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An investigation of extravascular lung water during exercise in those individuals susceptible to immersion pulmonary edema or high altitude pulmonary edema

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Title: An investigation of extravascular lung water during exercise in those individuals susceptible to immersion pulmonary edema or high altitude pulmonary edema
Author: Carter, Eric Alexander
Degree Master of Science - MSc
Program Kinesiology
Copyright Date: 2011
Publicly Available in cIRcle 2011-08-17
Abstract: Introduction: High altitude pulmonary edema (HAPE) is caused by hypoxic vasoconstriction, leading to increased pulmonary artery pressure (PPA). Increased PPA results in extravasation of fluid from the pulmonary capillaries to the interstitial space and inhibition of gas exchange. Immersion pulmonary edema (IPE) is likely the result of increased hydrostatic pressure due to water immersion combined with cold and physical exertion, further elevating PPA. During maximal exercise, some humans develop pulmonary edema independent of hypoxia or immersion; this is a possible cause of exercise-induced arterial hypoxemia (EIAH). Purpose: The purpose of this study was to 1) investigate the common mechanisms that are responsible for the development of HAPE, IPE, and EIAH; and 2) investigate the factors that determine an individual’s susceptibility to HAPE/IPE. Hypotheses: We hypothesize that 1) individuals susceptible to HAPE/IPE will develop increased extravascular lung water (EVLW) following exercise; and 2) these changes will not occur in HAPE/IPE-resistant controls. Methods: This study included 9 healthy fit participants who previously experienced HAPE or IPE. Participants performed a 45-minute maximal exercise task on a cycle ergometer. A matched control group of 9 participants with experience at altitude or immersion and no history of HAPE/IPE also performed the task. Diffusion capacity of CO (DLco) was measured before and after exercise. Computed tomography was used to confirm EVLW following exercise. Results: Both groups showed a significant reduction in lung density post-exercise (p=0.013). Participants susceptible to HAPE/IPE had a significantly lower density compared to resistant participants (p=0.037). DLco decreased significantly after exercise (p<0.001), without difference in the change between groups (p=0.77). Discussion: Because of the post-exercise increase in volume, the decrease in lung density should be considered to represent no change in EVLW. The decrease in DLco was consistent with results found in other studies. Lower lung density in HAPE/IPE-susceptible participants could be the result of damage caused by HAPE/IPE, increased vascular reactivity, or decreased lymphatics. Conclusion: Susceptibility to HAPE/IPE does not increase risk of developing EVLW during maximal exercise. Participants susceptible to HAPE/IPE displayed a significantly lower lung density that necessitates further research.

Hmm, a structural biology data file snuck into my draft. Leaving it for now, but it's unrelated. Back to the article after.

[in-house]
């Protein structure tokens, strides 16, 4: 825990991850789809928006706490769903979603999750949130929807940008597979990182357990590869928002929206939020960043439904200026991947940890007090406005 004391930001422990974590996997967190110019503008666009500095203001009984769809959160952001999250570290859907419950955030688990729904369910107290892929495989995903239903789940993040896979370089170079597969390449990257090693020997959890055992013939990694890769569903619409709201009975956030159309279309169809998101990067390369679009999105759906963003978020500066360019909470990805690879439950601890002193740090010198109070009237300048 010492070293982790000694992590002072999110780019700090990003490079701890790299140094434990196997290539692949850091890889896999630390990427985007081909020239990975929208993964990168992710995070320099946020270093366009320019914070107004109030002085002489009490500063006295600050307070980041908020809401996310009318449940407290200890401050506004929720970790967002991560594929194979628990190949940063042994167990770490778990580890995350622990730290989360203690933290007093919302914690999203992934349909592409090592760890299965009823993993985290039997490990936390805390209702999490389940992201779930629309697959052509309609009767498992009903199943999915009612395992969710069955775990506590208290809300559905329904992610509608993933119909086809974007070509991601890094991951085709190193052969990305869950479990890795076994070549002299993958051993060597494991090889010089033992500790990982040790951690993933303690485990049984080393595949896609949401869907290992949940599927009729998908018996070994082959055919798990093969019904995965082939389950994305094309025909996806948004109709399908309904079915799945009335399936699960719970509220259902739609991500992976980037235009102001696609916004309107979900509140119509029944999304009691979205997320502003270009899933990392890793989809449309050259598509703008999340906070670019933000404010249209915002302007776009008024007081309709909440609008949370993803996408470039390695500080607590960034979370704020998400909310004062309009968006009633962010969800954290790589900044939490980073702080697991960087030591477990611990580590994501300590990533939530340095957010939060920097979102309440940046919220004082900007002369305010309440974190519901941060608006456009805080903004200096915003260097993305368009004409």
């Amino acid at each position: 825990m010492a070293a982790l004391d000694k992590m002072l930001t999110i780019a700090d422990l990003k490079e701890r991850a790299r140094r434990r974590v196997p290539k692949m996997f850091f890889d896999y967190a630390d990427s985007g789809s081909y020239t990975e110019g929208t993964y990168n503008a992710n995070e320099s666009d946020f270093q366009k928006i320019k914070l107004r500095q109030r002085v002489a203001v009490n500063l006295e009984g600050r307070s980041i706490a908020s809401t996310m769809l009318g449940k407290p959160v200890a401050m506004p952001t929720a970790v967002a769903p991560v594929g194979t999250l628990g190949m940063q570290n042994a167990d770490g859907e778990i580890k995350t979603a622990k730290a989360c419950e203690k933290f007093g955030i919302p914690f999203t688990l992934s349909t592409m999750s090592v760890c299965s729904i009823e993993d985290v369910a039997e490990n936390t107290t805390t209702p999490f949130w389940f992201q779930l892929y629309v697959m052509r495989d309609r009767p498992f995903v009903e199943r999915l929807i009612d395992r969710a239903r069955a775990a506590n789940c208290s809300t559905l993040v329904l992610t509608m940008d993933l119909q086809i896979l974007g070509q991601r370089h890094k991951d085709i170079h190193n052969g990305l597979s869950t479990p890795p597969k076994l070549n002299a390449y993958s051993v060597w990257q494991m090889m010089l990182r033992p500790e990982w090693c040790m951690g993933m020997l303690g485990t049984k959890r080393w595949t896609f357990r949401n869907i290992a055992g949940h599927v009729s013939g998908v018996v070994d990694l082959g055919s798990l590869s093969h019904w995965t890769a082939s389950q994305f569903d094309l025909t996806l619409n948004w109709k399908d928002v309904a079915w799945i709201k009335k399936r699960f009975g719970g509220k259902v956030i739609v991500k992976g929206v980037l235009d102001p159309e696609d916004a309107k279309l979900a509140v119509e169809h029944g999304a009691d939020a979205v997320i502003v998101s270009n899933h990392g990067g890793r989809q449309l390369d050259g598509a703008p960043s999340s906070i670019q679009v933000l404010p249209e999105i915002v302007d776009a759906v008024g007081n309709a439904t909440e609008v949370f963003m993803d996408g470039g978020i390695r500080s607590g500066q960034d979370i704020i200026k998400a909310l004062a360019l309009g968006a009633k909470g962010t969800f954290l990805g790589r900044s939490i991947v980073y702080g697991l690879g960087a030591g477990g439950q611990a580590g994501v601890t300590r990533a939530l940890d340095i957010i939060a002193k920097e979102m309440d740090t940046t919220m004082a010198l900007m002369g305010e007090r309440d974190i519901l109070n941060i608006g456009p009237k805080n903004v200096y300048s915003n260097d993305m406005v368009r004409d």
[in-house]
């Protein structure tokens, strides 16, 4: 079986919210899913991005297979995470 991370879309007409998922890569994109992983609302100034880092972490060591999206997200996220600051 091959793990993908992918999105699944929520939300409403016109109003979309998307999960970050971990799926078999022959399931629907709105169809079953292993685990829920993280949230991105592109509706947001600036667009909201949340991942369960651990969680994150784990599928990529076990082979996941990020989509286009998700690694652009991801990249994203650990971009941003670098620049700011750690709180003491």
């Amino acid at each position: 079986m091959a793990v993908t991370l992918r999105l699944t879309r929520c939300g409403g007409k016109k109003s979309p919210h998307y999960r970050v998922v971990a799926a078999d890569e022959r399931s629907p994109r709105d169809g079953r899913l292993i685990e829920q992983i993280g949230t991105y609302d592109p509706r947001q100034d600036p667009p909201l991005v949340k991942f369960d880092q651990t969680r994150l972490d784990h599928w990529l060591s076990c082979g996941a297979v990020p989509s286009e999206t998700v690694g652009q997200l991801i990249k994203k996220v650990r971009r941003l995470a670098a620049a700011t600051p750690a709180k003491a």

URI: http://hdl.handle.net/2429/36739
Scholarly Level: Graduate

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